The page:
John McMillin: Statins, ACE inhibitors explained for home medical library

John McMillin • Updated Sep 17, 2018 at 9:00 AM

United Way of Wilson County and the Upper Cumberland’s partner, Familywize, offers a lot more than prescription discounts for our local communities. This week, we want to pass along some of their information about statins and ACE inhibitors. We think this is a great clip-and-save column for your household.

If your doctor has brought up using medication to address your heart health, you may be confused by all of the different options available. Statins and ACE inhibitors are two of the most commonly prescribed, and most heavily advertised, drug classes.

What are statins?

Statins are drugs often prescribed to help lower cholesterol levels in the blood, helping to prevent heart attacks and stroke. According to the American Heart Association, statins are the only cholesterol-lowering drug class that has been directly associated with a reduction in the risk of heart attack or stroke. The Centers for Disease Control and Prevention estimate about 28 percent of American men and women older than age 40 take a statin.

Common examples of statins include Atorvastatin (Lipitor), Fluvastatin (Lescol), Lovastatin (Altoprev), Pitavastatin (Livalo), Pravastatin (Pravachol), Rosuvastatin (Crestor) and Simvastatin (Zocor).

Side effects of statins

If you do any online research, you’ll find that statins can be very polarizing. This is mostly due to their side effects. There are convincing arguments that too many people stop taking their prescribed statins because of the side effects they are experiencing, with experts arguing that those people should first discuss their options with their doctor, etc. There are equally convincing arguments that statins should be prescribed less frequently, due to their high rate of side effects.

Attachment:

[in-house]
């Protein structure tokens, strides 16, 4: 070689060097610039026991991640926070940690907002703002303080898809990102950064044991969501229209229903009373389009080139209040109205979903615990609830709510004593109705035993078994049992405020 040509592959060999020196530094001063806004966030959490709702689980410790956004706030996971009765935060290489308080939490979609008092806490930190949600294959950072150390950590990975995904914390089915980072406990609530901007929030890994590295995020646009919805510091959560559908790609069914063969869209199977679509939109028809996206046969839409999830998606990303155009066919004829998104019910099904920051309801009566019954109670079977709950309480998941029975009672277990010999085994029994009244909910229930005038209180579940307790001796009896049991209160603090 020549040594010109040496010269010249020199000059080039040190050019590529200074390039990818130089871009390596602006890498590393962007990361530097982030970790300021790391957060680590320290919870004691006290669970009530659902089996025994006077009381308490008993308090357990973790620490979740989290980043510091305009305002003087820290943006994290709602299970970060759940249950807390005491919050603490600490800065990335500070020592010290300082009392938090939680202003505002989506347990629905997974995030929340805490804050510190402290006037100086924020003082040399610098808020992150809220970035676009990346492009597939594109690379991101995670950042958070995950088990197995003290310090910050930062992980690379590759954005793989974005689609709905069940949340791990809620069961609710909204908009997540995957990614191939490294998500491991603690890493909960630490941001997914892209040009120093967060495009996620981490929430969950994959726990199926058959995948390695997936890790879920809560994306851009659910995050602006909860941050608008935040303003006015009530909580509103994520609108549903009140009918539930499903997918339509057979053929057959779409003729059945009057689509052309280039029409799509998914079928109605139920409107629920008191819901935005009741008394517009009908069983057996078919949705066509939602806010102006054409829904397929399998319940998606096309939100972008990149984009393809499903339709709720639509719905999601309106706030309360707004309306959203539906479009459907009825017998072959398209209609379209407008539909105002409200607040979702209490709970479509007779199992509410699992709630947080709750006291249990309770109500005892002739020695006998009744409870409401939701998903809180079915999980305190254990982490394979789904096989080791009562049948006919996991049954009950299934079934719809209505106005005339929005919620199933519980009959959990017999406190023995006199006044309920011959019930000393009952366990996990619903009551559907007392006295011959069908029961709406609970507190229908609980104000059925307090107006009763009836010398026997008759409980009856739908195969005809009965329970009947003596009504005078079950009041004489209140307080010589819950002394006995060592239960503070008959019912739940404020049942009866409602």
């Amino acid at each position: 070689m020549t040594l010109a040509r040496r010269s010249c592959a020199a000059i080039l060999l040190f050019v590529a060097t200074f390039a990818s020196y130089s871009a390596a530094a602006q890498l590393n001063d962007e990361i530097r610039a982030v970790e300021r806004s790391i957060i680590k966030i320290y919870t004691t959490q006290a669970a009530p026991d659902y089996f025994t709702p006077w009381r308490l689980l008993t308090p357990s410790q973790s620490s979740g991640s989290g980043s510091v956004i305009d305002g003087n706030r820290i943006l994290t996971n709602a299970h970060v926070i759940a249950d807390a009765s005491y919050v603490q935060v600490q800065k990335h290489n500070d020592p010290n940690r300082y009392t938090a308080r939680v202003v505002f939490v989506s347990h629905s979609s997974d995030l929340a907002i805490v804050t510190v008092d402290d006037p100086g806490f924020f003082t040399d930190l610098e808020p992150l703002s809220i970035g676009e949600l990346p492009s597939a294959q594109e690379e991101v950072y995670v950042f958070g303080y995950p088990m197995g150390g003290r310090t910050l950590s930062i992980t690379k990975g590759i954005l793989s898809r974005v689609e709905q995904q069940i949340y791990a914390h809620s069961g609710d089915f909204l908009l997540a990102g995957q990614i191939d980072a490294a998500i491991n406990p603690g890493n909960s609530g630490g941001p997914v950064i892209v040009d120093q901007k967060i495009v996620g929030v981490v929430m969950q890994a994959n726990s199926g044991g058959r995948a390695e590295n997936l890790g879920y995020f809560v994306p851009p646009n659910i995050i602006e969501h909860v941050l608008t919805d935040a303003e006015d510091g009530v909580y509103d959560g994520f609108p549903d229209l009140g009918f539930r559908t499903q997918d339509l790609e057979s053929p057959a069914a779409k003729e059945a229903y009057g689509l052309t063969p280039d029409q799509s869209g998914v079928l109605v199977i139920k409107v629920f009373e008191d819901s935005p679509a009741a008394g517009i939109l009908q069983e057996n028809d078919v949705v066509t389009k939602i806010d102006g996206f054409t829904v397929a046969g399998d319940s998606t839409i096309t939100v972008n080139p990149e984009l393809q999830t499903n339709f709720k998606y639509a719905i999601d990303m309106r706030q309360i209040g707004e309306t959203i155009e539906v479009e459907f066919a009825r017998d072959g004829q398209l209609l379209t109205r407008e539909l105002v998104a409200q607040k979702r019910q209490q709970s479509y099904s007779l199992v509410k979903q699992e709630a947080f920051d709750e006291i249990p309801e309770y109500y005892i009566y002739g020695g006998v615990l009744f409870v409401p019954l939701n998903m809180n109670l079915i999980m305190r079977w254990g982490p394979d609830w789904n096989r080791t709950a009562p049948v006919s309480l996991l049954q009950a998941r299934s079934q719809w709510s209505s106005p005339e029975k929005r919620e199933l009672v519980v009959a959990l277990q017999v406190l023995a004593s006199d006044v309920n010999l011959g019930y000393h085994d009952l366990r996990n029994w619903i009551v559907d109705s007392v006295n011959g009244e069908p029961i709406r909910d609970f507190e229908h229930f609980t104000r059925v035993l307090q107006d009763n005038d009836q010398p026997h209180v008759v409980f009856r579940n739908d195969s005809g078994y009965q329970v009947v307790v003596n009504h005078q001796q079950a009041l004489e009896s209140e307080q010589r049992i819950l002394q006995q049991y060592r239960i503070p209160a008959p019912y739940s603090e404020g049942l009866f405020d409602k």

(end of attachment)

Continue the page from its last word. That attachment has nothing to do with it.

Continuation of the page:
Common side effects from statins include headache, difficulty sleeping, flushing of the skin, muscle aches, tenderness, or weakness (myalgia), drowsiness, dizziness, nausea or vomiting, abdominal cramping or pain, bloating or gas, diarrhea, constipation and rash.

Statins also carry warnings that memory loss, mental confusion, neuropathy, high blood sugar and type 2 diabetes are possible side effects. Always discuss any side effects with your physician, as well as any other medications you are taking.

What are ACE inhibitors?

ACE inhibitors, or angiotensin-converting enzyme inhibitors, are drugs used to treat high blood pressure and heart disease. ACE inhibitors alter the body’s ability to produce angiotensin II, a hormone that causes the arteries to narrow, increasing the chance of a dangerous blockage. By stopping the body from producing angiotensin, these drugs help the blood vessels to relax and widen, which lowers blood pressure, increases blood flow to the heart and reduces the heart’s workload.

Common examples of ACE inhibitors include Benazepril (Lotensin), Captopril, Enalapril (Vasotec), Fosinopril, Lisinopril (Prinivil, Zestril), Moexipril, Perindopril (Aceon), Quinapril (Accupril), Ramipril (Altace) and Trandolapril (Mavik).

Side effects of ACE inhibitors

One of the reasons ACE inhibitors are prescribed so frequently is that they have a relatively low risk of side effects. Possible ACE inhibitor side effects include dry cough, increased blood-potassium level or hyperkalemia, fatigue, dizziness, headaches and loss of taste.

Affording statins and ACE inhibitors

Statins and ACE inhibitors are considered to be maintenance medications or treatments that patients continue over a long period of time to manage or treat a condition. As such, they play a major role in your family’s budget. Regardless of whether you have health insurance, there are many resources available to help you and your family afford critical medications.

One of the easiest ways to save money on your heart medication is to use a prescription discount card when you visit the pharmacy. Download a free prescription card from UWWUC partner FamilyWize or get the free mobile app to start saving an average of 45 percent on all your prescriptions.

John McMillin is president of United Way of Wilson County and the Upper Cumberland. Email him at [email protected]

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